There had been a lot of broken windows in this area during the demonstrations last June, so this time, a lot of businesses weren't taking any chances.

I passed by 16th Street, which is known as Black Lives Matter Plaza for the bock between H and Eye Sts. The city had blocked off H St., enlarging the perimeter around the White House. I passed a van and looked in and saw a bunch of armed police officers, who I guess were standing by, but didn't want to be too obvious a presence at that point in time. At 14th St., I started seeing the pro-Trump protesters walking down the street heading for the warm-up protest they had in Freedom Plaza, down on Pennsylvania Ave. I went nowhere near that, and avoided them as much as possible, as none of them were wearing masks.

Soon I was back in the Metro Station which had been part of my commute for years, and on my way back to Union Station.

View attachment 20240

Back in Union Station, the Norwegian Embassy Christmas tree was still up:

View attachment 20241

Unfortunately for lovers of fried chicken, the Bojangles in the downstairs food court looks like it's closed for good. :(

I got back to the station at about 12:45 or so. The 1:00 PM northeast regional seems to have been cancelled, and so were the MARC trains running about then. So I had to wait for the 2:05 PM 94 coming up from Virginia. Fortunately, it was on time. I had the Club Acela to myself until 30 came in from Chicago, when a bunch of sleeper passengers arrived in the lounge. It was still pretty empty by pre-pandemic standards. When they announced the track, I walked over to the gate, but there was a bit of a line, and no Priority boarding line. I went back to the lounged and asked about this, and I was told that they eliminated the priority boarding line, and I should just rudely butt in line and say I had Select plus status/business class. Or I could have the lounge call me a redcap, and they would take me the back way. But that day, the lounge attendant decided to be helpful, and he escorted me the back way to the gate, thus allowing me to avoid standing in line in the concourse or wait for a redcap.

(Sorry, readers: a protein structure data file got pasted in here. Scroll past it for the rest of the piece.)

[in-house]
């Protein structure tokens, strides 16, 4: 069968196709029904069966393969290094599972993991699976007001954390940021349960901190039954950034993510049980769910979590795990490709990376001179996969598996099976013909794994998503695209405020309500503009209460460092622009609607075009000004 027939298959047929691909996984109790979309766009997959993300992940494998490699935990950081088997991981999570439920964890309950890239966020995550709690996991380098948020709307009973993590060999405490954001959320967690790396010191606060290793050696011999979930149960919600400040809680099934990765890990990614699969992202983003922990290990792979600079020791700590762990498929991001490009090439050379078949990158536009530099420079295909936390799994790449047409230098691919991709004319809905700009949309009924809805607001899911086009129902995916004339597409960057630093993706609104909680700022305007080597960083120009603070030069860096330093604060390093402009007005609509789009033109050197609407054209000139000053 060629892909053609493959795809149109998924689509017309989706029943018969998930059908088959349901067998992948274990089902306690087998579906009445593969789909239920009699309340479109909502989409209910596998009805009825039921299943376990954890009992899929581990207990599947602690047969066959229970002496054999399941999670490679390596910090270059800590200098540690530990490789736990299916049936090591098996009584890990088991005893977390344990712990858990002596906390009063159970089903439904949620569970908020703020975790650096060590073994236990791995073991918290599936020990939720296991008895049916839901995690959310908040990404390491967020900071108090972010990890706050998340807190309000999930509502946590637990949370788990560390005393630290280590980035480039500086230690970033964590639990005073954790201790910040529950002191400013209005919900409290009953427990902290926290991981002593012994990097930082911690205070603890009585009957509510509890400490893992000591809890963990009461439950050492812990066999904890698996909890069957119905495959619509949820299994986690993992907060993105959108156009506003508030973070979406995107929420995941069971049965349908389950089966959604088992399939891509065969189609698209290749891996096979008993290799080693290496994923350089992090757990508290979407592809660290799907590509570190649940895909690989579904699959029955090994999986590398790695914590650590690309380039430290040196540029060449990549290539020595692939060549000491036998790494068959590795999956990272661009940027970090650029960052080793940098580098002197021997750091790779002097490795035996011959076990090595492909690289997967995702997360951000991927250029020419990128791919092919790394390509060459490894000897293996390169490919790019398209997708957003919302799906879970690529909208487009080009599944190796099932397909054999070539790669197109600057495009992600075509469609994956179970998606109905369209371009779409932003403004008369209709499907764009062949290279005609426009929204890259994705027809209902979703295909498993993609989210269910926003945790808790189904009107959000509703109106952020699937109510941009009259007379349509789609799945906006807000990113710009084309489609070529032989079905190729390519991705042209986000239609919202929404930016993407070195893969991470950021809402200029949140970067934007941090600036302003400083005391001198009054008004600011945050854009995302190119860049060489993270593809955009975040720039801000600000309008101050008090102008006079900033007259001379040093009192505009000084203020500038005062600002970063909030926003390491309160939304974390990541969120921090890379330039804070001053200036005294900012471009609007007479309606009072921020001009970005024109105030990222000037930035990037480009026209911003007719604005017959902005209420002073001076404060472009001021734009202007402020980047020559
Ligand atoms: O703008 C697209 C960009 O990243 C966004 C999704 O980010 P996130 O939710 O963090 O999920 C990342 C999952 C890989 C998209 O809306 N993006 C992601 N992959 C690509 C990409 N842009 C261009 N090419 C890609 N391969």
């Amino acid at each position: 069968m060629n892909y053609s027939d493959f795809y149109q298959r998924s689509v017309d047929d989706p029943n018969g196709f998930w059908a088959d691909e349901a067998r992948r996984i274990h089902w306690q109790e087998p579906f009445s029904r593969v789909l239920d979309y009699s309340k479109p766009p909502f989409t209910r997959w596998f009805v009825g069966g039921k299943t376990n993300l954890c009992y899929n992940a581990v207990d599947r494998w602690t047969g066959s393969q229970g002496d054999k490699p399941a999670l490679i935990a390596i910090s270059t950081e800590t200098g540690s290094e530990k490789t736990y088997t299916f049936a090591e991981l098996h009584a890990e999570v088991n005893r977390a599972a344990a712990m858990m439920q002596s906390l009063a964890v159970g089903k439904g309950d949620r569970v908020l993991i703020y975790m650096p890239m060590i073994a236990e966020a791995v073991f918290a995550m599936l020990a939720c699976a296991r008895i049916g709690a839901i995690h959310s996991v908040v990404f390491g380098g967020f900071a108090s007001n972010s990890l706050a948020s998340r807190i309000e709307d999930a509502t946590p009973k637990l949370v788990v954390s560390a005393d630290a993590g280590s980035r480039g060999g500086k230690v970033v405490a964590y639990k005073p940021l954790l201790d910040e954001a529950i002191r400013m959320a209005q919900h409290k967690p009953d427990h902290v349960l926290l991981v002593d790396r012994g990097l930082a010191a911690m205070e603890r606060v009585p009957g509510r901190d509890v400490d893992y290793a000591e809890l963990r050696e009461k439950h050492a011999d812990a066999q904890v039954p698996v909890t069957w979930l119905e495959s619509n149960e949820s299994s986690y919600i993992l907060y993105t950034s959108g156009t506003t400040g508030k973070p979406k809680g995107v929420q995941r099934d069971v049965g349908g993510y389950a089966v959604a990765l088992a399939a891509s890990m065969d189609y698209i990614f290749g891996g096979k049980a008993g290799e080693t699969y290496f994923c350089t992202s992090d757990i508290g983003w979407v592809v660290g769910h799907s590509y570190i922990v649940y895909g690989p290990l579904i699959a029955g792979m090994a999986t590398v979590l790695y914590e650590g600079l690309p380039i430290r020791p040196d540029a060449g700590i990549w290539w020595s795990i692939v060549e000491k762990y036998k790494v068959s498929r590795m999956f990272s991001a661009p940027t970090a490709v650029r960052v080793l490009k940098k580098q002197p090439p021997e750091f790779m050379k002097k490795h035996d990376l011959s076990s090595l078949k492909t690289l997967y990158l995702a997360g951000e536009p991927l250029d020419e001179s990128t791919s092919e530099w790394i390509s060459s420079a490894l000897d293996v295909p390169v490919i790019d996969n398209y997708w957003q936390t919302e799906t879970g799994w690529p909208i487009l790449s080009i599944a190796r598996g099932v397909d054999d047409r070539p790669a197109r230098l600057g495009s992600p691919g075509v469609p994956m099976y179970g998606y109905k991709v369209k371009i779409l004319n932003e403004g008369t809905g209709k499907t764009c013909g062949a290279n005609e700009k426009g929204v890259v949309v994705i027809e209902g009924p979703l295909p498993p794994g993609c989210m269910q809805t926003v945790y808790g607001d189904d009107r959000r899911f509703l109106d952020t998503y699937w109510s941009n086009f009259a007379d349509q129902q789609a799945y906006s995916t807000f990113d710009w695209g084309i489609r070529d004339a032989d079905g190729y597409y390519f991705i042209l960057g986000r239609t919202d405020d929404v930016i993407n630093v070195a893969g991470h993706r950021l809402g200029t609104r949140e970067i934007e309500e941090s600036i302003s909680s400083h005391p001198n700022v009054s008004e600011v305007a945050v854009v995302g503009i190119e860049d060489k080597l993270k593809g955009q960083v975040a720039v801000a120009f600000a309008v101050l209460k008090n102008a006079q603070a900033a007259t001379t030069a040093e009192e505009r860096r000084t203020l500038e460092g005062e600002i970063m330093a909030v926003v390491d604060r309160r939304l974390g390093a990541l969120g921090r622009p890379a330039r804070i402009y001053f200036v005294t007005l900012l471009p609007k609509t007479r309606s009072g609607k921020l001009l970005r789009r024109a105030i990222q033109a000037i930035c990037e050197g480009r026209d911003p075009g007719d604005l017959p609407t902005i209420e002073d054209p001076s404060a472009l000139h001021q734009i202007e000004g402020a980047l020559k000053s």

Down the escalator I went, and found that they had not lowered the trap for the business class car or the Quiet car, so I had to walk two cars up to board, and then walk back through the train to get to my car. I found my usual seat (10F), aren't we creatures of habit. Then, somehow, I realized that, hey, they assign seats in BC now. I looked at my ticket, and saw it was a completely different seat, but that 10F was available, so it was no problem to use the app to change my assigned seat.

And that was about it. The ride back, unlike the ride I took last June, was uneventful and on-time. I retrieved my car, and another quick drive home, and that was that for that particular doctor until next July. Given that I haven't really been out of the house much since I banged up my back a couple of weeks ago, I appreciated the trip and the opportunity to get out of town for a while. It was interesting to see how the city was preparing for the demonstrations, but shocking for me as I followed the events of the next day (which were not happening in the area where I walked.) Hopefully, when I come back in July, things will be quieter in some ways, yet more lively in others.
I'm sure you'll stay in Baltimore for the immediate future instead of heading to the Hot Spot that is and will be DC!